After years of being known as a culinary wasteland built on chain restaurants and steakhouses, the biggest city in Texas is climbing to the top of everyone’s eating list.
One distinguishing characteristic about the lay of this city’s food land: its interconnectedness. There are individual talents, to be sure—chefs and bartenders who merit a visit on their own rights. But the restaurant industry operates as a collective here, giving the town’s establishments a neighborly, “everyone’s a regular” kind of feel.
Houston’s location, too, is a rich springboard for chefs’ creativity: Its status as a port city, as a Southern city, as a city of immigrants, is a font of flavorful influence.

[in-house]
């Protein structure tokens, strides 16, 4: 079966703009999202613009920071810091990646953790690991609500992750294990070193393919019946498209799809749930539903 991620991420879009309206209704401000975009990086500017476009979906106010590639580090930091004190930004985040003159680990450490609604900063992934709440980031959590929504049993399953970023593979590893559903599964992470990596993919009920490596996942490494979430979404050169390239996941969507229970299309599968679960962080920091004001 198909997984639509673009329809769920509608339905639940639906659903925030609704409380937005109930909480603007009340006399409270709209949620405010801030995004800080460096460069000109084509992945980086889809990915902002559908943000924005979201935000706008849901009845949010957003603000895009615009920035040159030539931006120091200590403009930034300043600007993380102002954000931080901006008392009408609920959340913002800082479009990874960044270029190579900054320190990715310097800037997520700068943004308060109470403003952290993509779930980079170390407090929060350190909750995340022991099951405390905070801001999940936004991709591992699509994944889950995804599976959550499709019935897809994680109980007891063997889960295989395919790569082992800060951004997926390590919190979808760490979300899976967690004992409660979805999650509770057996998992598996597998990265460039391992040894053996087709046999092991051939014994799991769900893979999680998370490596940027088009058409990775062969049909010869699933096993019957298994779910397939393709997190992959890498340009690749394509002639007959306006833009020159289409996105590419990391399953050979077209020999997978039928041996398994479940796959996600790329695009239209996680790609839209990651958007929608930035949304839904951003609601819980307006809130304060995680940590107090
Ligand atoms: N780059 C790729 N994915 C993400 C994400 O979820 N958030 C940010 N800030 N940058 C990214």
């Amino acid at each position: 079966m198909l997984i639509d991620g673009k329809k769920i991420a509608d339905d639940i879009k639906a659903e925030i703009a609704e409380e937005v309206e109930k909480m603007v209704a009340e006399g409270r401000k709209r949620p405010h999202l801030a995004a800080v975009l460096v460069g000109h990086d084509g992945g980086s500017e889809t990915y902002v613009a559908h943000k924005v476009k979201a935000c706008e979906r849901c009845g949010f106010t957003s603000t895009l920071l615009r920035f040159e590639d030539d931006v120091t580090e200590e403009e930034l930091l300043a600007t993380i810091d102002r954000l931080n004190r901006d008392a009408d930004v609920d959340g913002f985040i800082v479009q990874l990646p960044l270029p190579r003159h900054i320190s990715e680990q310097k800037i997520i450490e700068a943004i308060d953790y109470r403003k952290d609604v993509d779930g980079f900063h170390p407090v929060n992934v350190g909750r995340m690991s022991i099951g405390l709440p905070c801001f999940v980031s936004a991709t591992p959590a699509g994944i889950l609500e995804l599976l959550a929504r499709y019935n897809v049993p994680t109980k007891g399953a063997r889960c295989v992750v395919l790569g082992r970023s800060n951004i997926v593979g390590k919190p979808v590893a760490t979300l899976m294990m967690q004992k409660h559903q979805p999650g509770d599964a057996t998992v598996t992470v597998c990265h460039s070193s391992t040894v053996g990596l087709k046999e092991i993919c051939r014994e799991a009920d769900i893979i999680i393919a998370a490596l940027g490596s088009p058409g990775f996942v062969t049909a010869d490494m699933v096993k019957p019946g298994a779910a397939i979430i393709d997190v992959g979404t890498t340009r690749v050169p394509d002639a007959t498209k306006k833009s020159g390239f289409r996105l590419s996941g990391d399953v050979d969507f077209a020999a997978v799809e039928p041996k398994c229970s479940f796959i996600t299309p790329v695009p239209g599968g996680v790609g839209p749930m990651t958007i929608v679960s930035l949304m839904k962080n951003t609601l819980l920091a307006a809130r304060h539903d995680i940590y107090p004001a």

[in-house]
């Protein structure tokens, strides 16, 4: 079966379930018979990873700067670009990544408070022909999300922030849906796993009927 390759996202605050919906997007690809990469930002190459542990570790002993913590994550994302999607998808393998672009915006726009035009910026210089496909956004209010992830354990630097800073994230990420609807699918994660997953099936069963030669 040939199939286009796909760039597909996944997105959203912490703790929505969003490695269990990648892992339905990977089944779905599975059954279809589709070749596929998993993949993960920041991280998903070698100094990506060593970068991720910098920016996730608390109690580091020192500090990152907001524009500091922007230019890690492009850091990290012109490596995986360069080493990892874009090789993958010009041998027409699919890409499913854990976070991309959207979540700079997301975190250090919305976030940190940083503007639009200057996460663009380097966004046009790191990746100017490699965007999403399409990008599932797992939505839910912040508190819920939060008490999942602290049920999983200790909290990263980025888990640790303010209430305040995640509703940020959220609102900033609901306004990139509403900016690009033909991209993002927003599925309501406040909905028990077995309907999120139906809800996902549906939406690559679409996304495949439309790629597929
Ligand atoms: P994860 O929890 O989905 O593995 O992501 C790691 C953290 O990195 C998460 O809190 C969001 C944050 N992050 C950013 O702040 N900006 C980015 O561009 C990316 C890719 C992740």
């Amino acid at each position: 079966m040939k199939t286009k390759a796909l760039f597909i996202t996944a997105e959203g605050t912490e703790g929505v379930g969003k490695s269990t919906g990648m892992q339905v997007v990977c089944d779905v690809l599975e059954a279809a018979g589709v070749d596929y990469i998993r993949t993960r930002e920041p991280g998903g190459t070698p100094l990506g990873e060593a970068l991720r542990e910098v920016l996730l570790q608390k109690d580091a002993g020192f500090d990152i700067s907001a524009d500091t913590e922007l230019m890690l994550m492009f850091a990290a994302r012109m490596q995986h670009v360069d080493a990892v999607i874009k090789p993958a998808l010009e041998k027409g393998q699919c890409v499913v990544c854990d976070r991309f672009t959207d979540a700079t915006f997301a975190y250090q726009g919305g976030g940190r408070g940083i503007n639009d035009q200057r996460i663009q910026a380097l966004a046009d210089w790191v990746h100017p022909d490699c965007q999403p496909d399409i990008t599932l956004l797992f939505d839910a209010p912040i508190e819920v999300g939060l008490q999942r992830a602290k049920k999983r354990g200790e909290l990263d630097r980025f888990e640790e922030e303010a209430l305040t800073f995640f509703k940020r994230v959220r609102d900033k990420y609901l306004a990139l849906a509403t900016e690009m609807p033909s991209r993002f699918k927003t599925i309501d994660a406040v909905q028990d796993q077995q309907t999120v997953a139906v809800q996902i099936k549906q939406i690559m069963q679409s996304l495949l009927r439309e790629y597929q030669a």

Recently, we ate our way through Houston and put together three different itineraries. Each one is tailored to a different type of experience: A tour of Houston’s multicultural terroir includes a stop for beef fajitas and a late night bowl of pho, while a crawl among the city’s up-and-comers yields housemade pasta in aerated Parmesan cream.
But all of them are alike in one way: They promise to be delicious.
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